Red Fog “Buried On Vanth”

Red Fog “Buried On Vanth”


REVERSE ALIGNMENT (Sw.) Label’s description :
Since it’s first release Milk of Amnesia in 2010, canadian Red Fog has entered the stage as a high quality drone act combining experimental and minimalistic elements with swarming soundscapes, always taking good care of the details to make listening a pleasureable experience. Red Fog has already released eight opuses but Buried on Vanth is the first release that actually takes physical form and it’s a bit of a mystery to us why Red Fog hasn’t been released as CD or vinyl yet. Previous releases has solely been devoted to the digital format but maybe it’s intentional, ’cause who’s actually behind Red Fog?. The artwork is clean from traces…still…Buried on Vanth is a splendid work of art.


VITAL WEEKLY #1021 (N.L.) Webzine & podcast, December 2016 :
Red Fog from Canada has four tracks on their release, in the range of twelve to fifteen minutes on the CD. Following eight online releases, ‘Buried On Vanth’ is their first CD; at least if it’s ‘their’ and not ‘him or ‘her’. There is absolutely nothing on the cover to go by in terms of names, instruments, studio or producers. That leads to the usual assuming and guessing on the side of the reviewer. No problem. I would think there is quite some acoustic objects and field recordings being used to create this music, but all of these sounds are heavily treated with all sorts of sound devices (effects, synthesizers, maybe even granular synthesis) rather than electronic sounds, and which then turns into this deep, atmospheric pieces of music. The use of objects and field recordings give the music a more bumpy sound, going up and down, rather than having drones that are made with pressing down a few keys on an organ. The cover shows a few rays of light, but that’s hardly about the music I think; the main colour is ‘black’ here, pitch black as the night, or the cosmos, but somehow this music sounds very earth-like; it’s less the sound of a spaceship and more that of being locked in a cave with rain pouring hard outside, making a droning buzz. Highly recommended for a pleasant night outside in the cold forest; unless some of these sounds scary you. Then it’s best to stay inside.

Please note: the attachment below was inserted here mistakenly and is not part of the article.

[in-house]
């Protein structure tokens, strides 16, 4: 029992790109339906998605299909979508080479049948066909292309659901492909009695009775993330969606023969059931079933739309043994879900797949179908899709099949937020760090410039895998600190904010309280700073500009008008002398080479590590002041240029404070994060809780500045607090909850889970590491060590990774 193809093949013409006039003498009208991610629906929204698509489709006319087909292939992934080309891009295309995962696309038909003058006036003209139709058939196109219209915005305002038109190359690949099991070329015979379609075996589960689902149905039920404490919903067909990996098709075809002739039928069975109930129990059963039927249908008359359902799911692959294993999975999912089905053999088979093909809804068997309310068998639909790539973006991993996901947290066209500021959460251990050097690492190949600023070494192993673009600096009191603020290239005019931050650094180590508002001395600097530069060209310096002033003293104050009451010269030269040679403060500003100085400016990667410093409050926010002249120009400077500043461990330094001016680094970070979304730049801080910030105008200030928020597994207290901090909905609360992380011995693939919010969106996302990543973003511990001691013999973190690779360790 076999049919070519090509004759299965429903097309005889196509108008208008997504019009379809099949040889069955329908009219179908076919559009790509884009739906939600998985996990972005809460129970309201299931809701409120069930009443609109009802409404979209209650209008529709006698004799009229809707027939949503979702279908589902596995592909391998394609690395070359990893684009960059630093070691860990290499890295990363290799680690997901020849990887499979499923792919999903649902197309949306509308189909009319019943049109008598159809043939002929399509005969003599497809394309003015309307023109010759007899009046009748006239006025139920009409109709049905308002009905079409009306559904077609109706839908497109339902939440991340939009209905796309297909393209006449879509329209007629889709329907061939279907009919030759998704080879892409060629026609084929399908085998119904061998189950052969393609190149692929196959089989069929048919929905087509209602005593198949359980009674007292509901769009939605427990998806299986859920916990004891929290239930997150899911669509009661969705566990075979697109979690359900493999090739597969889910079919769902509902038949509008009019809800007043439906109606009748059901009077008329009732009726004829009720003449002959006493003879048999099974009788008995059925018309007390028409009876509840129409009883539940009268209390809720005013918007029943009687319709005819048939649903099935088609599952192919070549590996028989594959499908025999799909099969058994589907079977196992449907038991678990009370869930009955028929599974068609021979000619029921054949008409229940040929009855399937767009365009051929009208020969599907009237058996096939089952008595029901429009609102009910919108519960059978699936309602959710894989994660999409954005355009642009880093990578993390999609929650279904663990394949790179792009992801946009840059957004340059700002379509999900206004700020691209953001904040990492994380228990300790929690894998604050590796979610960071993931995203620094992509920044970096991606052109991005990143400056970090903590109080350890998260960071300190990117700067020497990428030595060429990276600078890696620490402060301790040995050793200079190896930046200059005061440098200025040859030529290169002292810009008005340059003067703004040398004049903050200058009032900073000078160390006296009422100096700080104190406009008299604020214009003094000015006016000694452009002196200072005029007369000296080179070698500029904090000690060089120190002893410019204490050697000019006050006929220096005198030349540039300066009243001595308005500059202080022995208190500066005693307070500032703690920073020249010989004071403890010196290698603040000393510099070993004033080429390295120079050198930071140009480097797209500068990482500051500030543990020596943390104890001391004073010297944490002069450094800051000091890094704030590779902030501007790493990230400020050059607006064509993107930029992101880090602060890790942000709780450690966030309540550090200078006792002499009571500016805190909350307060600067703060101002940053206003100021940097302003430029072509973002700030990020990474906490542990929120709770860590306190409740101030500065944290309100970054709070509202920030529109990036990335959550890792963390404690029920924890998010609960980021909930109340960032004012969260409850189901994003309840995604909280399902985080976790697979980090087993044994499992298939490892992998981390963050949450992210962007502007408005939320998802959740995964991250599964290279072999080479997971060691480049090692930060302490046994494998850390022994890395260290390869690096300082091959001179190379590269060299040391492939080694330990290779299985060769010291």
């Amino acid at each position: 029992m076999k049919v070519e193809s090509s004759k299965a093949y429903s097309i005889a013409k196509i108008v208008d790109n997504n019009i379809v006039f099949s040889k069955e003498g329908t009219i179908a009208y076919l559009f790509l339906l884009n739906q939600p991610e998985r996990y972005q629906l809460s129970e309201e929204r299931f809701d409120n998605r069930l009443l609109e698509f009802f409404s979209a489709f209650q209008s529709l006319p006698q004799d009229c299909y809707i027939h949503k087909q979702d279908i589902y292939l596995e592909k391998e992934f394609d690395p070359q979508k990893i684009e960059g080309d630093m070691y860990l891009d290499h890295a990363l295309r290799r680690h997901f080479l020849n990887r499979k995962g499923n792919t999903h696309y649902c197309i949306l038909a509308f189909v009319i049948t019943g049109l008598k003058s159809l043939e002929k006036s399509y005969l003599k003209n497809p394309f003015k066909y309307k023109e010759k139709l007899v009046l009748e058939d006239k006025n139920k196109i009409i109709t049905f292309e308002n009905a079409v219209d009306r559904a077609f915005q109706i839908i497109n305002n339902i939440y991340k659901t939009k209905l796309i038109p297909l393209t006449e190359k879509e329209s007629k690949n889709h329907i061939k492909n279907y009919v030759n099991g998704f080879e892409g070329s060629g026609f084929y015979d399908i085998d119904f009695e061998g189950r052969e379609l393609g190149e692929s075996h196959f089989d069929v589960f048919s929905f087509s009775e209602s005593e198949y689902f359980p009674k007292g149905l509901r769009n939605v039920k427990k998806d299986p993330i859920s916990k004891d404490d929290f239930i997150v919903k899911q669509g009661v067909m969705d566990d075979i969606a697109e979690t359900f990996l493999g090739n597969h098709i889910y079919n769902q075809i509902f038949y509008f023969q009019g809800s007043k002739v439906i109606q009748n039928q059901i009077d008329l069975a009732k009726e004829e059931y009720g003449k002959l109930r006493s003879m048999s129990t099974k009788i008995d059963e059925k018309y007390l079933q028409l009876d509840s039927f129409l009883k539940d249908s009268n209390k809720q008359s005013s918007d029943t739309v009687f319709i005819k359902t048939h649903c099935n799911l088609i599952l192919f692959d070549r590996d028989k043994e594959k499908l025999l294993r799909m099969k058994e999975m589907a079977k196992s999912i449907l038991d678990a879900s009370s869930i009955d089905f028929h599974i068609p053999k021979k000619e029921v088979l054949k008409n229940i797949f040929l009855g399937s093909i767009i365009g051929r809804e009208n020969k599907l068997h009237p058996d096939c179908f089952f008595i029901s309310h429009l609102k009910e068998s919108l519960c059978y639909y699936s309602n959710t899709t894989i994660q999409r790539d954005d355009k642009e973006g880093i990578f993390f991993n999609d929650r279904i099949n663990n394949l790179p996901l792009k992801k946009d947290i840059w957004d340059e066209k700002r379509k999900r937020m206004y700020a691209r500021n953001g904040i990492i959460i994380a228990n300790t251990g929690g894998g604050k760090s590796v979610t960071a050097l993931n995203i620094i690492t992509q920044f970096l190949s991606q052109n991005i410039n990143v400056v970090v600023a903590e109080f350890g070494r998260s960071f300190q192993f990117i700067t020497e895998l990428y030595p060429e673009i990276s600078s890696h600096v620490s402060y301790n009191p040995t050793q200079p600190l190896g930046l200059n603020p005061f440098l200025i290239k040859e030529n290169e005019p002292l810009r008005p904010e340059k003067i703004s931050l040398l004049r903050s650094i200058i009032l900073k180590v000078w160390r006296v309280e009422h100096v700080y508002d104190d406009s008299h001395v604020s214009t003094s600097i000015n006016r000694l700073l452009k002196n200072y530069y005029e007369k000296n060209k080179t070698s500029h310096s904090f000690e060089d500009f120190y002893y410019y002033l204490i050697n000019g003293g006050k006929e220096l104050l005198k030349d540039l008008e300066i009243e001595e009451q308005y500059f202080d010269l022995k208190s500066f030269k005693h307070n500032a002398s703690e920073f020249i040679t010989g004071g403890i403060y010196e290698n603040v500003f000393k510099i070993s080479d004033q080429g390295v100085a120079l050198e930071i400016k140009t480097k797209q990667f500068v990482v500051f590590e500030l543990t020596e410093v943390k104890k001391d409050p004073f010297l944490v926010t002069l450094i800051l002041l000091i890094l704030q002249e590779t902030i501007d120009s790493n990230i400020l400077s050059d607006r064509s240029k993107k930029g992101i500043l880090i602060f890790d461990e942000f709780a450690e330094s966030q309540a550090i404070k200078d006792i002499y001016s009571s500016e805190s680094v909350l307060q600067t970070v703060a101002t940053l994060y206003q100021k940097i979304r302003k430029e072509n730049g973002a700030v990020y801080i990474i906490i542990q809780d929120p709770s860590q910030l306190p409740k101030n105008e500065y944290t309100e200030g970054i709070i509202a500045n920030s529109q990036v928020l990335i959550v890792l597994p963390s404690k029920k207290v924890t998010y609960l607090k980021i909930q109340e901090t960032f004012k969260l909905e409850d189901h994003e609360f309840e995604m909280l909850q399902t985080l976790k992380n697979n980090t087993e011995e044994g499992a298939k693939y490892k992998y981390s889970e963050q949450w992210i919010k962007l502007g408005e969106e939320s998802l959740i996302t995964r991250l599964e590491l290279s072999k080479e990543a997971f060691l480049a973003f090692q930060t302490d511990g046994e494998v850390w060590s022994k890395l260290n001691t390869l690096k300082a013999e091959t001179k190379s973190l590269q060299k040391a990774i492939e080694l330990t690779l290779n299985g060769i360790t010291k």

(Frans de Waard)



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